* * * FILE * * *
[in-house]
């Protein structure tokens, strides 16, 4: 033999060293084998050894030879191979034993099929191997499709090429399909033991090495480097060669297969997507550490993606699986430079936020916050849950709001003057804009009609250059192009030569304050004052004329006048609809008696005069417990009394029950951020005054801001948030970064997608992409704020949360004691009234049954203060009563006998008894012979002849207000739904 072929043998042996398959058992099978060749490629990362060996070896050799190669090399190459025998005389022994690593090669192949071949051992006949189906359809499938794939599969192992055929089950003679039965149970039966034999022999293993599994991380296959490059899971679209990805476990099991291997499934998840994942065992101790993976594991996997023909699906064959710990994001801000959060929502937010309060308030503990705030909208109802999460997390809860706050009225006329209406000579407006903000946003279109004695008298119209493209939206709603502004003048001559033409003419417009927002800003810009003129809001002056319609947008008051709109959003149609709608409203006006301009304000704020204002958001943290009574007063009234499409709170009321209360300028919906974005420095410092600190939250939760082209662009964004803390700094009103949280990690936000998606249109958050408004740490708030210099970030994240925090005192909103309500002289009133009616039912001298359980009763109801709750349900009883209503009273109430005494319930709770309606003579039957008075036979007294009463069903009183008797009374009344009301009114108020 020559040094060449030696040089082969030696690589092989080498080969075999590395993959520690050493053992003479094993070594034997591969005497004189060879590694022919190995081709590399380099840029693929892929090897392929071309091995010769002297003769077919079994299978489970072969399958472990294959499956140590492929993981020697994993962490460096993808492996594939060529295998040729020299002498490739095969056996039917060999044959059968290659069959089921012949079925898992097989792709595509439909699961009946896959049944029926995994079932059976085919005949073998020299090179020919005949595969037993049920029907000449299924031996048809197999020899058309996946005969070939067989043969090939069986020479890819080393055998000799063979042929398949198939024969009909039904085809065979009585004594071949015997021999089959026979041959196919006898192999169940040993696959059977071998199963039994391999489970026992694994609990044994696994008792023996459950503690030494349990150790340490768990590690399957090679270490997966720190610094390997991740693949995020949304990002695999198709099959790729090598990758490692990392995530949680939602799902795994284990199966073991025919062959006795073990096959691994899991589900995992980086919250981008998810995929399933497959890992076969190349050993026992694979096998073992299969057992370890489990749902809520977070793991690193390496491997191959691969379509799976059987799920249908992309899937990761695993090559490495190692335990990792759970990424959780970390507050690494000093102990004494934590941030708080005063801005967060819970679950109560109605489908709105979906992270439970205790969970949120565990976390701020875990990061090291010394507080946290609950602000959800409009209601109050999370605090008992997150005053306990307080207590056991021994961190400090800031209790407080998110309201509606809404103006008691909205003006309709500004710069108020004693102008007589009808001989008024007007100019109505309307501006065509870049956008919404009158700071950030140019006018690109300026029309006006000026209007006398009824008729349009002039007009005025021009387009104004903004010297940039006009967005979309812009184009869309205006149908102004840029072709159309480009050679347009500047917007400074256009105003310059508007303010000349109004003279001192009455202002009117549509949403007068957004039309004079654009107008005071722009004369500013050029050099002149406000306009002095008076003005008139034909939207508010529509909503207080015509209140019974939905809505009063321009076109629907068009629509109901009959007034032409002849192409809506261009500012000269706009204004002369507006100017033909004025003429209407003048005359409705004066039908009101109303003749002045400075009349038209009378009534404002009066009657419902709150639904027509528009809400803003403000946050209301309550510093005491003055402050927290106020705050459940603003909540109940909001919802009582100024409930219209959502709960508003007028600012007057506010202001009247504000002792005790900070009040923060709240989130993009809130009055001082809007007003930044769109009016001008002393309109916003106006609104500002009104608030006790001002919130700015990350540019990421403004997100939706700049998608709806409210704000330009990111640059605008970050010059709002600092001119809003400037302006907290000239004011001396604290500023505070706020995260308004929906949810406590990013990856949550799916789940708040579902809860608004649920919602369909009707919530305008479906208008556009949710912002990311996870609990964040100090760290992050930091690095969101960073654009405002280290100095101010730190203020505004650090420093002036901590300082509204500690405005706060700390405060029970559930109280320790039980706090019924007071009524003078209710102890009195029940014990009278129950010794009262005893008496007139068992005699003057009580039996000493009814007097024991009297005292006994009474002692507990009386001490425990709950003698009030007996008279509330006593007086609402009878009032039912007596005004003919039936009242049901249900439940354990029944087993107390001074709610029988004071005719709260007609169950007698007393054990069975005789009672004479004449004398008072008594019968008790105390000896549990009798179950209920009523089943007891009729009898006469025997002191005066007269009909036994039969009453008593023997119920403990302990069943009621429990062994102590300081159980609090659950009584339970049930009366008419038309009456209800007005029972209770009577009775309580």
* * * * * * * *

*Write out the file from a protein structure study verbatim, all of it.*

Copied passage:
[in-house]
């Protein structure tokens, strides 16, 4: 033999060293084998050894030879191979034993099929191997499709090429399909033991090495480097060669297969997507550490993606699986430079936020916050849950709001003057804009009609250059192009030569304050004052004329006048609809008696005069417990009394029950951020005054801001948030970064997608992409704020949360004691009234049954203060009563006998008894012979002849207000739904 072929043998042996398959058992099978060749490629990362060996070896050799190669090399190459025998005389022994690593090669192949071949051992006949189906359809499938794939599969192992055929089950003679039965149970039966034999022999293993599994991380296959490059899971679209990805476990099991291997499934998840994942065992101790993976594991996997023909699906064959710990994001801000959060929502937010309060308030503990705030909208109802999460997390809860706050009225006329209406000579407006903000946003279109004695008298119209493209939206709603502004003048001559033409003419417009927002800003810009003129809001002056319609947008008051709109959003149609709608409203006006301009304000704020204002958001943290009574007063009234499409709170009321209360300028919906974005420095410092600190939250939760082209662009964004803390700094009103949280990690936000998606249109958050408004740490708030210099970030994240925090005192909103309500002289009133009616039912001298359980009763109801709750349900009883209503009273109430005494319930709770309606003579039957008075036979007294009463069903009183008797009374009344009301009114108020 020559040094060449030696040089082969030696690589092989080498080969075999590395993959520690050493053992003479094993070594034997591969005497004189060879590694022919190995081709590399380099840029693929892929090897392929071309091995010769002297003769077919079994299978489970072969399958472990294959499956140590492929993981020697994993962490460096993808492996594939060529295998040729020299002498490739095969056996039917060999044959059968290659069959089921012949079925898992097989792709595509439909699961009946896959049944029926995994079932059976085919005949073998020299090179020919005949595969037993049920029907000449299924031996048809197999020899058309996946005969070939067989043969090939069986020479890819080393055998000799063979042929398949198939024969009909039904085809065979009585004594071949015997021999089959026979041959196919006898192999169940040993696959059977071998199963039994391999489970026992694994609990044994696994008792023996459950503690030494349990150790340490768990590690399957090679270490997966720190610094390997991740693949995020949304990002695999198709099959790729090598990758490692990392995530949680939602799902795994284990199966073991025919062959006795073990096959691994899991589900995992980086919250981008998810995929399933497959890992076969190349050993026992694979096998073992299969057992370890489990749902809520977070793991690193390496491997191959691969379509799976059987799920249908992309899937990761695993090559490495190692335990990792759970990424959780970390507050690494000093102990004494934590941030708080005063801005967060819970679950109560109605489908709105979906992270439970205790969970949120565990976390701020875990990061090291010394507080946290609950602000959800409009209601109050999370605090008992997150005053306990307080207590056991021994961190400090800031209790407080998110309201509606809404103006008691909205003006309709500004710069108020004693102008007589009808001989008024007007100019109505309307501006065509870049956008919404009158700071950030140019006018690109300026029309006006000026209007006398009824008729349009002039007009005025021009387009104004903004010297940039006009967005979309812009184009869309205006149908102004840029072709159309480009050679347009500047917007400074256009105003310059508007303010000349109004003279001192009455202002009117549509949403007068957004039309004079654009107008005071722009004369500013050029050099002149406000306009002095008076003005008139034909939207508010529509909503207080015509209140019974939905809505009063321009076109629907068009629509109901009959007034032409002849192409809506261009500012000269706009204004002369507006100017033909004025003429209407003048005359409705004066039908009101109303003749002045400075009349038209009378009534404002009066009657419902709150639904027509528009809400803003403000946050209301309550510093005491003055402050927290106020705050459940603003909540109940909001919802009582100024409930219209959502709960508003007028600012007057506010202001009247504000002792005790900070009040923060709240989130993009809130009055001082809007007003930044769109009016001008002393309109916003106006609104500002009104608030006790001002919130700015990350540019990421403004997100939706700049998608709806409210704000330009990111640059605008970050010059709002600092001119809003400037302006907290000239004011001396604290500023505070706020995260308004929906949810406590990013990856949550799916789940708040579902809860608004649920919602369909009707919530305008479906208008556009949710912002990311996870609990964040100090760290992050930091690095969101960073654009405002280290100095101010730190203020505004650090420093002036901590300082509204500690405005706060700390405060029970559930109280320790039980706090019924007071009524003078209710102890009195029940014990009278129950010794009262005893008496007139068992005699003057009580039996000493009814007097024991009297005292006994009474002692507990009386001490425990709950003698009030007996008279509330006593007086609402009878009032039912007596005004003919039936009242049901249900439940354990029944087993107390001074709610029988004071005719709260007609169950007698007393054990069975005789009672004479004449004398008072008594019968008790105390000896549990009798179950209920009523089943007891009729009898006469025997002191005066007269009909036994039969009453008593023997119920403990302990069943009621429990062994102590300081159980609090659950009584339970049930009366008419038309009456209800007005029972209770009577009775309580």